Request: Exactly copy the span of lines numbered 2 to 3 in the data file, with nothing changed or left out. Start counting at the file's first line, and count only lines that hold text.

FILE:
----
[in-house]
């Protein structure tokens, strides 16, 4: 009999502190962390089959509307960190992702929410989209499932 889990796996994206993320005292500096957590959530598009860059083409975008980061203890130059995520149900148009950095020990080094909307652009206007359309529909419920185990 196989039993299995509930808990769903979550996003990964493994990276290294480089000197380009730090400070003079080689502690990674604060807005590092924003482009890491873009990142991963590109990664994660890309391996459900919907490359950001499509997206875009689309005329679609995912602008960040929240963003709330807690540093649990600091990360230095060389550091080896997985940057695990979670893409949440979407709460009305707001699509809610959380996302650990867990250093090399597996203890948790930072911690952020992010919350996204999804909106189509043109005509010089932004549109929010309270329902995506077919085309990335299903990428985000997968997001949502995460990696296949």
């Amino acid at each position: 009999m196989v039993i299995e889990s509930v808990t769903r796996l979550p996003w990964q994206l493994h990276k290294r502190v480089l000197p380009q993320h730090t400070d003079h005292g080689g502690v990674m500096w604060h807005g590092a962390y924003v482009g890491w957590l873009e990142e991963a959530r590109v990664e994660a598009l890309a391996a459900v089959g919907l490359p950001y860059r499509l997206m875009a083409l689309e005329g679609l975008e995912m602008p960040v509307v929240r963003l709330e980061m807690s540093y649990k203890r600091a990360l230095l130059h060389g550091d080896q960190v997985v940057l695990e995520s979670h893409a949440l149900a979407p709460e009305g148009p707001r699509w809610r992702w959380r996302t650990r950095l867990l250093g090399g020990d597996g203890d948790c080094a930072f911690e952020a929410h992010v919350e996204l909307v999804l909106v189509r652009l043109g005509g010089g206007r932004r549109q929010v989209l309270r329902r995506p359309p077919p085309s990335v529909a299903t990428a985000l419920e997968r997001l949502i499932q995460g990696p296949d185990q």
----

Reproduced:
């Protein structure tokens, strides 16, 4: 009999502190962390089959509307960190992702929410989209499932 889990796996994206993320005292500096957590959530598009860059083409975008980061203890130059995520149900148009950095020990080094909307652009206007359309529909419920185990 196989039993299995509930808990769903979550996003990964493994990276290294480089000197380009730090400070003079080689502690990674604060807005590092924003482009890491873009990142991963590109990664994660890309391996459900919907490359950001499509997206875009689309005329679609995912602008960040929240963003709330807690540093649990600091990360230095060389550091080896997985940057695990979670893409949440979407709460009305707001699509809610959380996302650990867990250093090399597996203890948790930072911690952020992010919350996204999804909106189509043109005509010089932004549109929010309270329902995506077919085309990335299903990428985000997968997001949502995460990696296949």
């Amino acid at each position: 009999m196989v039993i299995e889990s509930v808990t769903r796996l979550p996003w990964q994206l493994h990276k290294r502190v480089l000197p380009q993320h730090t400070d003079h005292g080689g502690v990674m500096w604060h807005g590092a962390y924003v482009g890491w957590l873009e990142e991963a959530r590109v990664e994660a598009l890309a391996a459900v089959g919907l490359p950001y860059r499509l997206m875009a083409l689309e005329g679609l975008e995912m602008p960040v509307v929240r963003l709330e980061m807690s540093y649990k203890r600091a990360l230095l130059h060389g550091d080896q960190v997985v940057l695990e995520s979670h893409a949440l149900a979407p709460e009305g148009p707001r699509w809610r992702w959380r996302t650990r950095l867990l250093g090399g020990d597996g203890d948790c080094a930072f911690e952020a929410h992010v919350e996204l909307v999804l909106v189509r652009l043109g005509g010089g206007r932004r549109q929010v989209l309270r329902r995506p359309p077919p085309s990335v529909a299903t990428a985000l419920e997968r997001l949502i499932q995460g990696p296949d185990q």